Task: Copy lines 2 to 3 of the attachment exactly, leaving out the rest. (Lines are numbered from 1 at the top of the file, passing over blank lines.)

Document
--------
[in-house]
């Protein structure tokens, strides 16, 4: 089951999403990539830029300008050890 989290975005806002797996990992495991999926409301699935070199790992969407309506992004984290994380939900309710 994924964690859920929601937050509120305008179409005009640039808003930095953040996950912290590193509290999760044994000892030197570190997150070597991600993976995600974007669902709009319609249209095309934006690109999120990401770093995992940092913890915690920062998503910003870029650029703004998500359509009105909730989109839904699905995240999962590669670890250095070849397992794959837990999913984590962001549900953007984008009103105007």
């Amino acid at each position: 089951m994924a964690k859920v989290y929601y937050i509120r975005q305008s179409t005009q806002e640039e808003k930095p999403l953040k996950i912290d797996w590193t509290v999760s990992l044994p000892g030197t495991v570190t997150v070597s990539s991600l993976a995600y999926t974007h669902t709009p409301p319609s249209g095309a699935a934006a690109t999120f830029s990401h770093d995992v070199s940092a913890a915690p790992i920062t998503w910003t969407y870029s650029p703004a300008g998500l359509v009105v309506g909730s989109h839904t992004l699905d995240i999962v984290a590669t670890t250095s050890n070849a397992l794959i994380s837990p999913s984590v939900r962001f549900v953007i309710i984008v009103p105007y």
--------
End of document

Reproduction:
């Protein structure tokens, strides 16, 4: 089951999403990539830029300008050890 989290975005806002797996990992495991999926409301699935070199790992969407309506992004984290994380939900309710 994924964690859920929601937050509120305008179409005009640039808003930095953040996950912290590193509290999760044994000892030197570190997150070597991600993976995600974007669902709009319609249209095309934006690109999120990401770093995992940092913890915690920062998503910003870029650029703004998500359509009105909730989109839904699905995240999962590669670890250095070849397992794959837990999913984590962001549900953007984008009103105007």
């Amino acid at each position: 089951m994924a964690k859920v989290y929601y937050i509120r975005q305008s179409t005009q806002e640039e808003k930095p999403l953040k996950i912290d797996w590193t509290v999760s990992l044994p000892g030197t495991v570190t997150v070597s990539s991600l993976a995600y999926t974007h669902t709009p409301p319609s249209g095309a699935a934006a690109t999120f830029s990401h770093d995992v070199s940092a913890a915690p790992i920062t998503w910003t969407y870029s650029p703004a300008g998500l359509v009105v309506g909730s989109h839904t992004l699905d995240i999962v984290a590669t670890t250095s050890n070849a397992l794959i994380s837990p999913s984590v939900r962001f549900v953007i309710i984008v009103p105007y």